Letters 10-24-2016

It’s Obama’s 1984 Several editions ago I concluded a short letter to the editor with an ominous rhetorical flourish: “Welcome to George Orwell’s 1984 and the grand opening of the Federal Department of Truth!” At the time I am sure most of the readers laughed off my comments as right-wing hyperbole. Shame on you for doubting me...

Gun Bans Don’t Work It is said that mass violence only happens in the USA. A lone gunman in a rubber boat, drifted ashore at a popular resort in Tunisia and randomly shot and killed 38 mostly British and Irish tourists. Tunisian gun laws, which are among the most restrictive in the world, didn’t stop this mass slaughter. And in January 2015, two armed men killed 11 and wounded 11 others in an attack on the French satirical magazine Charlie Hebdo. French gun laws didn’t stop these assassins...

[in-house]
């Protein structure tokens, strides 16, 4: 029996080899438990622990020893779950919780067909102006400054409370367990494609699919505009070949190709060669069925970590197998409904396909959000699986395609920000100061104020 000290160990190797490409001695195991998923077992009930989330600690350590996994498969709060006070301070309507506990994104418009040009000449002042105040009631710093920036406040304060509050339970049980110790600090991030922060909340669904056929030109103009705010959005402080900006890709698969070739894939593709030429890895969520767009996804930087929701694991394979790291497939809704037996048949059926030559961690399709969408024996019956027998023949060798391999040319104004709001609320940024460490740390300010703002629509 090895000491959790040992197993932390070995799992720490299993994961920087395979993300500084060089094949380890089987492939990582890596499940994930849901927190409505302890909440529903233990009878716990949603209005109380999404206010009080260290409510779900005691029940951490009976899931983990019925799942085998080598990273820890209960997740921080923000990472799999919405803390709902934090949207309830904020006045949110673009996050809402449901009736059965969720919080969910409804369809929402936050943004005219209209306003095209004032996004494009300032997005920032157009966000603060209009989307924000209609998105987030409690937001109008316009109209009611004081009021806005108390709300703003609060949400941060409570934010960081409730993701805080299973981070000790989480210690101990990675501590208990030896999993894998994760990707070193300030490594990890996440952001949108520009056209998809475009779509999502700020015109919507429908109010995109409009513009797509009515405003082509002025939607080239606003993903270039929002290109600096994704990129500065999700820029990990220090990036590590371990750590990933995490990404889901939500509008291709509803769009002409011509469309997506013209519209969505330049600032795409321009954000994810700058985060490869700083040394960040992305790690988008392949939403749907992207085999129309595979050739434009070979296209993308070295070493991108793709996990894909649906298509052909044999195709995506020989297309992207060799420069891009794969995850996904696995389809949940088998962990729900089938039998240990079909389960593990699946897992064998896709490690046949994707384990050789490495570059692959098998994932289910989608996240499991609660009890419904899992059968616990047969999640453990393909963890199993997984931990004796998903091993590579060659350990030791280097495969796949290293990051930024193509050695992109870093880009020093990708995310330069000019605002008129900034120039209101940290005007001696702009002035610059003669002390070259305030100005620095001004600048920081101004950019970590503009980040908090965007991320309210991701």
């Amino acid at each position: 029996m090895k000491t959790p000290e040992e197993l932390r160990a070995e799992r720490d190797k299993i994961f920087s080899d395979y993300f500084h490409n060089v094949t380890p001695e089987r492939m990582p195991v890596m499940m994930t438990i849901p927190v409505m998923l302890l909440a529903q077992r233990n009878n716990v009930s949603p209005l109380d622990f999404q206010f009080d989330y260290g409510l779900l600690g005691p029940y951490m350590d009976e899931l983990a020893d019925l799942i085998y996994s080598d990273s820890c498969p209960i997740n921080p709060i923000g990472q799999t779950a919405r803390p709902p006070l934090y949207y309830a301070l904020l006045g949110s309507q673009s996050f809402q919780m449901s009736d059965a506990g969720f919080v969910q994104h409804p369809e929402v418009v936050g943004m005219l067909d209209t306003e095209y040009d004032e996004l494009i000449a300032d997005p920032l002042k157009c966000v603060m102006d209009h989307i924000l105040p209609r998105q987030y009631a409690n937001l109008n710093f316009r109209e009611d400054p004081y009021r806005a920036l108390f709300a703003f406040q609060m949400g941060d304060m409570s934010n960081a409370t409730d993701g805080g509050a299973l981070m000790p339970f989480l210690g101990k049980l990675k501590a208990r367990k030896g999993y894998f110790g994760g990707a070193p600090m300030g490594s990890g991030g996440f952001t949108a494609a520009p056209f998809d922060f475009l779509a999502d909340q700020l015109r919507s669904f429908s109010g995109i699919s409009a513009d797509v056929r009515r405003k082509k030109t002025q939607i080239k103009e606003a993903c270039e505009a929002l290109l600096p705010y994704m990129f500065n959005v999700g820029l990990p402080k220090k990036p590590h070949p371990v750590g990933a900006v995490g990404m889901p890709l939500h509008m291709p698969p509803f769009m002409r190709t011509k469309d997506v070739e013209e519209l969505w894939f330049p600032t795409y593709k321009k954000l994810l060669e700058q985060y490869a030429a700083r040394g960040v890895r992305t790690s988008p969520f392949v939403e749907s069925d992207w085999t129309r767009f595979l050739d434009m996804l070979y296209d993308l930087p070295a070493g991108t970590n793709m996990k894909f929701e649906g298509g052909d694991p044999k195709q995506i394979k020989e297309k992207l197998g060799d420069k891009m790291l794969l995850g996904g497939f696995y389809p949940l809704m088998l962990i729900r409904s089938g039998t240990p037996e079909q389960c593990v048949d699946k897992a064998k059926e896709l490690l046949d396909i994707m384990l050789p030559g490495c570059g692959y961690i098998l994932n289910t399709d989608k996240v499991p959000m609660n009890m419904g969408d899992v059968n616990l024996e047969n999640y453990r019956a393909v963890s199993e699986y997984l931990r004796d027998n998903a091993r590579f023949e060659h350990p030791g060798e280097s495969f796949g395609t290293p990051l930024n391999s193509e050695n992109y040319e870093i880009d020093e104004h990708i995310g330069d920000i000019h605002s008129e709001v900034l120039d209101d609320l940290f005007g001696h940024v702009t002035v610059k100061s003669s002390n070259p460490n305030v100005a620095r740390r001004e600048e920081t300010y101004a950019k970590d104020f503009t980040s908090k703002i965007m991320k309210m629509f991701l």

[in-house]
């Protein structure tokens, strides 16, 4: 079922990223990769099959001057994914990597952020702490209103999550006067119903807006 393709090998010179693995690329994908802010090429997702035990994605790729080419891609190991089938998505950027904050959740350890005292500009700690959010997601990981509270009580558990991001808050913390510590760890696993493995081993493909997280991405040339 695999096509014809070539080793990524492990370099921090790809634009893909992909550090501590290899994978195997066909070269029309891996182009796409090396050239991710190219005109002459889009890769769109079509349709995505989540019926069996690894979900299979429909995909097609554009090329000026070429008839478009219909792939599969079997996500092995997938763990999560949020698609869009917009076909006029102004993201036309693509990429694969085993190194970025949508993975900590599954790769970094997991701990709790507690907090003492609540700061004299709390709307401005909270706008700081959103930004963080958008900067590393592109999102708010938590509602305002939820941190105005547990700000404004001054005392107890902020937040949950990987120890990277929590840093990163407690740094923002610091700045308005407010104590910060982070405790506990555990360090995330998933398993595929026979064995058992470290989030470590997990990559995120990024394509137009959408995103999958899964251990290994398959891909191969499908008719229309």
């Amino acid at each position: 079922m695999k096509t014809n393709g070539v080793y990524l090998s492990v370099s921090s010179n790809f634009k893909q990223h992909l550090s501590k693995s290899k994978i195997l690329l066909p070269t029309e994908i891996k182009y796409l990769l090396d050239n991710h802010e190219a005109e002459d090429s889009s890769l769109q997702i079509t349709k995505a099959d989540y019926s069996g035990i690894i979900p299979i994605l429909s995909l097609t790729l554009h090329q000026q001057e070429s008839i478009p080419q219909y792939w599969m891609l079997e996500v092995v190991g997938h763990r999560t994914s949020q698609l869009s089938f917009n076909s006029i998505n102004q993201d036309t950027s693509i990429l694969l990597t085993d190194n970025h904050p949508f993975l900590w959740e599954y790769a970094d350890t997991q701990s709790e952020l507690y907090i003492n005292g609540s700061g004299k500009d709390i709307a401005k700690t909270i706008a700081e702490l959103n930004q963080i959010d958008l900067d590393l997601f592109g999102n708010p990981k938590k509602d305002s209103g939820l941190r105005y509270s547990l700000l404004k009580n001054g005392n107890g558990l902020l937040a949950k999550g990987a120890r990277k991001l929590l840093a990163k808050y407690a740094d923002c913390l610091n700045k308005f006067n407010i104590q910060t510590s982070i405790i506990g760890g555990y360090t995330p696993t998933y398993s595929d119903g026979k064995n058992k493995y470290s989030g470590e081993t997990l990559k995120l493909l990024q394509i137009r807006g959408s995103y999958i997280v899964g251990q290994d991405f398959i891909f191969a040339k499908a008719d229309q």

Scripps’ Good Deed No good deed shall go unpunished! When Dan Scripps was the 101st District State Representative, he introduced legislation to prevent corporations from contaminating (e.g. fracking) or depleting (e.g. Nestle) Michigan’s water table for corporate profit. There are no property lines in the water table, and many of us depend on private wells for abundant, safe, clean water. In the subsequent election, Dan’s opponents ran a negative campaign almost solely on the misrepresentation that Dan’s good deed was a government takeover of your private water well...

Political Definitions As the time to vote draws near it’s a good time to check into what you stand for. According to Dictionary.com the meanings for liberal and conservative are as follows:

Liberal: Favorable to progress or reform as in political or religious affairs.

Conservative: Disposed to preserve existing conditions, institutions, etc., or to restore traditions and limit change...